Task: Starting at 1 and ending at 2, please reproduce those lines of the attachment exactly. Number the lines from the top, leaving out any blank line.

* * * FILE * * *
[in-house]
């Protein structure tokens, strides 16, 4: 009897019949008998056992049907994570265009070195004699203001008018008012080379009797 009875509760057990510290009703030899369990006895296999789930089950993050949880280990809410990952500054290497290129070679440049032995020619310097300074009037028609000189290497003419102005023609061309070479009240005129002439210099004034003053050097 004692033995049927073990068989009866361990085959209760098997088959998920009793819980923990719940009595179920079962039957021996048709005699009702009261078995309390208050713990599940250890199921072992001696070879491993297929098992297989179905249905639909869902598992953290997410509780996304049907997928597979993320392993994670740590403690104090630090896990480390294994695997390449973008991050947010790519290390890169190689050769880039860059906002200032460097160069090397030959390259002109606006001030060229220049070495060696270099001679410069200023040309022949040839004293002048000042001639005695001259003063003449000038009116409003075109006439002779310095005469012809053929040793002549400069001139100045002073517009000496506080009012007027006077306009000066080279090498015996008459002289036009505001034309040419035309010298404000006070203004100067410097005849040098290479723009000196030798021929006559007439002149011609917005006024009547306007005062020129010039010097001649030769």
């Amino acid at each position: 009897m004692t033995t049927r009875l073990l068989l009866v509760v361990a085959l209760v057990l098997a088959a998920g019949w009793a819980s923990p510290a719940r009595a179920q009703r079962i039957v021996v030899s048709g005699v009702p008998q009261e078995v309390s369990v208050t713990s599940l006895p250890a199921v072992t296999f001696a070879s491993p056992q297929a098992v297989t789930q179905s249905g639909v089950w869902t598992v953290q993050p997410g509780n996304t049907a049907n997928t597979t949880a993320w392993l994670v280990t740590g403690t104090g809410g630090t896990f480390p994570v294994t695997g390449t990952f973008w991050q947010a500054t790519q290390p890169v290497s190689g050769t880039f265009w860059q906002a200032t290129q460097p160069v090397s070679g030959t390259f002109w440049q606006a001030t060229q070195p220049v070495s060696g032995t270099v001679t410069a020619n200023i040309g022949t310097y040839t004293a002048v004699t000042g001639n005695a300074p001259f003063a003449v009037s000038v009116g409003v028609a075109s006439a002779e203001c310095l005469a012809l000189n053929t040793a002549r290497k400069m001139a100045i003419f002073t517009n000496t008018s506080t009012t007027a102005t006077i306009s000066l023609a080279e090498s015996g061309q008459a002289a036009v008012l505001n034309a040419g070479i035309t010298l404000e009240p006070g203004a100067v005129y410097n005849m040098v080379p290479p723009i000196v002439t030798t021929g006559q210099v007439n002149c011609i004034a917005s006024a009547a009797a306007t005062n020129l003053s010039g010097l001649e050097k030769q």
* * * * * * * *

[in-house]
């Protein structure tokens, strides 16, 4: 009897019949008998056992049907994570265009070195004699203001008018008012080379009797 009875509760057990510290009703030899369990006895296999789930089950993050949880280990809410990952500054290497290129070679440049032995020619310097300074009037028609000189290497003419102005023609061309070479009240005129002439210099004034003053050097 004692033995049927073990068989009866361990085959209760098997088959998920009793819980923990719940009595179920079962039957021996048709005699009702009261078995309390208050713990599940250890199921072992001696070879491993297929098992297989179905249905639909869902598992953290997410509780996304049907997928597979993320392993994670740590403690104090630090896990480390294994695997390449973008991050947010790519290390890169190689050769880039860059906002200032460097160069090397030959390259002109606006001030060229220049070495060696270099001679410069200023040309022949040839004293002048000042001639005695001259003063003449000038009116409003075109006439002779310095005469012809053929040793002549400069001139100045002073517009000496506080009012007027006077306009000066080279090498015996008459002289036009505001034309040419035309010298404000006070203004100067410097005849040098290479723009000196030798021929006559007439002149011609917005006024009547306007005062020129010039010097001649030769």